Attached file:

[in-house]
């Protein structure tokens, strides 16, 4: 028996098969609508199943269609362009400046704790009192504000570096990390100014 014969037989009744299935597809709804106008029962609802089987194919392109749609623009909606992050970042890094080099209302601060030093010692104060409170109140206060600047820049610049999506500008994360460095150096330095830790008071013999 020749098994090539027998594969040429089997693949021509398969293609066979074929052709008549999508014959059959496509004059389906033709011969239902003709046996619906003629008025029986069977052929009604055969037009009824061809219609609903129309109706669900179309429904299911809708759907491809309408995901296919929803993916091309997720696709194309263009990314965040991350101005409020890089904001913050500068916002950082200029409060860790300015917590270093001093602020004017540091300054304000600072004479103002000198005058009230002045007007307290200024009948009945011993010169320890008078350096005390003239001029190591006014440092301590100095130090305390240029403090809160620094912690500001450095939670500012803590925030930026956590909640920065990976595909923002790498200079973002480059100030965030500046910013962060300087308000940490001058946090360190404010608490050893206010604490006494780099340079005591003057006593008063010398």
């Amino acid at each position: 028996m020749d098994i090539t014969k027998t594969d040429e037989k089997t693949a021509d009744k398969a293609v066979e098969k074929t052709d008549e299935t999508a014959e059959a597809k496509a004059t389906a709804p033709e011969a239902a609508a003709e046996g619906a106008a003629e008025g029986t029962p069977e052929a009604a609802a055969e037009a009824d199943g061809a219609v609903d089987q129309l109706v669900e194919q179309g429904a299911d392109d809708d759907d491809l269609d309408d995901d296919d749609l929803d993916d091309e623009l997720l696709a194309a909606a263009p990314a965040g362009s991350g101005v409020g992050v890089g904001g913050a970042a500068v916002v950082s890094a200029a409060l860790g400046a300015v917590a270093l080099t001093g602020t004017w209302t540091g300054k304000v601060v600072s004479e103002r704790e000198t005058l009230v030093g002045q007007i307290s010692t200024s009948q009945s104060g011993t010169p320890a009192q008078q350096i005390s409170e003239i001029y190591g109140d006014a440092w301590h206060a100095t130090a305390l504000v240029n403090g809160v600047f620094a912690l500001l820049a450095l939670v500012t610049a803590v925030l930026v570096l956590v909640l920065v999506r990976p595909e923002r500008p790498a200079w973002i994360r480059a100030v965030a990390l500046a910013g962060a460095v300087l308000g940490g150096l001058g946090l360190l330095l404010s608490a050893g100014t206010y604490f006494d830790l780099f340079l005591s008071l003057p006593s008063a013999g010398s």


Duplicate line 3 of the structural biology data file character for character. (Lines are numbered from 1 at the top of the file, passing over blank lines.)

């Amino acid at each position: 028996m020749d098994i090539t014969k027998t594969d040429e037989k089997t693949a021509d009744k398969a293609v066979e098969k074929t052709d008549e299935t999508a014959e059959a597809k496509a004059t389906a709804p033709e011969a239902a609508a003709e046996g619906a106008a003629e008025g029986t029962p069977e052929a009604a609802a055969e037009a009824d199943g061809a219609v609903d089987q129309l109706v669900e194919q179309g429904a299911d392109d809708d759907d491809l269609d309408d995901d296919d749609l929803d993916d091309e623009l997720l696709a194309a909606a263009p990314a965040g362009s991350g101005v409020g992050v890089g904001g913050a970042a500068v916002v950082s890094a200029a409060l860790g400046a300015v917590a270093l080099t001093g602020t004017w209302t540091g300054k304000v601060v600072s004479e103002r704790e000198t005058l009230v030093g002045q007007i307290s010692t200024s009948q009945s104060g011993t010169p320890a009192q008078q350096i005390s409170e003239i001029y190591g109140d006014a440092w301590h206060a100095t130090a305390l504000v240029n403090g809160v600047f620094a912690l500001l820049a450095l939670v500012t610049a803590v925030l930026v570096l956590v909640l920065v999506r990976p595909e923002r500008p790498a200079w973002i994360r480059a100030v965030a990390l500046a910013g962060a460095v300087l308000g940490g150096l001058g946090l360190l330095l404010s608490a050893g100014t206010y604490f006494d830790l780099f340079l005591s008071l003057p006593s008063a013999g010398s």